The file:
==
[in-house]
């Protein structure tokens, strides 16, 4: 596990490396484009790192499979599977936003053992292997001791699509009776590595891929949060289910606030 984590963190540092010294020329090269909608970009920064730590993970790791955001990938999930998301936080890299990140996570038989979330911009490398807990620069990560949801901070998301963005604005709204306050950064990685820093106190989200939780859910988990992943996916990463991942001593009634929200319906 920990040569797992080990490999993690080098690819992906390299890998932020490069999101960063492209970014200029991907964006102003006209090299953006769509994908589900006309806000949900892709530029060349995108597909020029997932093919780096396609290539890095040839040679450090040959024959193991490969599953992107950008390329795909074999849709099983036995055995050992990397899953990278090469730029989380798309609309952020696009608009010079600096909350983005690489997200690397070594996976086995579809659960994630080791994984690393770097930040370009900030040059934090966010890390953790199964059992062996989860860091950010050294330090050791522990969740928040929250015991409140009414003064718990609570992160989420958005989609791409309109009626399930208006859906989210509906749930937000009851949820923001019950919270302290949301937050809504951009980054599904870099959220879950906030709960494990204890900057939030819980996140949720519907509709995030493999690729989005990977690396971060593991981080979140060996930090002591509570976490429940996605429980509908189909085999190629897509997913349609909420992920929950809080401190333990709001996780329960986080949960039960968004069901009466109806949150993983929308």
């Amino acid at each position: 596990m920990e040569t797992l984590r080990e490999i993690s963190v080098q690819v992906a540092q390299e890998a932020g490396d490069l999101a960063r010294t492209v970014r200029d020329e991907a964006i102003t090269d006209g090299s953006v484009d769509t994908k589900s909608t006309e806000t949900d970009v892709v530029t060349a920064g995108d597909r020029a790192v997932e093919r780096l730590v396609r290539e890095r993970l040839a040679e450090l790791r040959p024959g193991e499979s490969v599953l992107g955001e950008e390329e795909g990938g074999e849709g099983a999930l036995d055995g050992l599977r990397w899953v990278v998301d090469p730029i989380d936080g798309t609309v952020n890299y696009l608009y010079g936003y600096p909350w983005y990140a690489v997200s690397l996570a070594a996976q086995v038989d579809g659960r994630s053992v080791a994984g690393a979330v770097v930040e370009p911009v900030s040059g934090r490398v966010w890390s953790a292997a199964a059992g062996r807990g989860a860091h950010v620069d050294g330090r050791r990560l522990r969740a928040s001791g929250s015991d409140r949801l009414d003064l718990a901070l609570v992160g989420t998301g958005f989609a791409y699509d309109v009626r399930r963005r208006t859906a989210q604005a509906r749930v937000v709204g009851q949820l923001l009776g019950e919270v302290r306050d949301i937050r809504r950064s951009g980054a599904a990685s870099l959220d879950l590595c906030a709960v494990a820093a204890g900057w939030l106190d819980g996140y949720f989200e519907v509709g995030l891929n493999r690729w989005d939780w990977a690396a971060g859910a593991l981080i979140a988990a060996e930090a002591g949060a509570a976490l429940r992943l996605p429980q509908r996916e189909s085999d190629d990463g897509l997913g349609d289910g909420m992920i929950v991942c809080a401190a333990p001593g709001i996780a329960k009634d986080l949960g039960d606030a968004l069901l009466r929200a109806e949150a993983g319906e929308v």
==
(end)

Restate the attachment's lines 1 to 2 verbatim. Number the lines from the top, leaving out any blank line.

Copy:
[in-house]
């Protein structure tokens, strides 16, 4: 596990490396484009790192499979599977936003053992292997001791699509009776590595891929949060289910606030 984590963190540092010294020329090269909608970009920064730590993970790791955001990938999930998301936080890299990140996570038989979330911009490398807990620069990560949801901070998301963005604005709204306050950064990685820093106190989200939780859910988990992943996916990463991942001593009634929200319906 920990040569797992080990490999993690080098690819992906390299890998932020490069999101960063492209970014200029991907964006102003006209090299953006769509994908589900006309806000949900892709530029060349995108597909020029997932093919780096396609290539890095040839040679450090040959024959193991490969599953992107950008390329795909074999849709099983036995055995050992990397899953990278090469730029989380798309609309952020696009608009010079600096909350983005690489997200690397070594996976086995579809659960994630080791994984690393770097930040370009900030040059934090966010890390953790199964059992062996989860860091950010050294330090050791522990969740928040929250015991409140009414003064718990609570992160989420958005989609791409309109009626399930208006859906989210509906749930937000009851949820923001019950919270302290949301937050809504951009980054599904870099959220879950906030709960494990204890900057939030819980996140949720519907509709995030493999690729989005990977690396971060593991981080979140060996930090002591509570976490429940996605429980509908189909085999190629897509997913349609909420992920929950809080401190333990709001996780329960986080949960039960968004069901009466109806949150993983929308």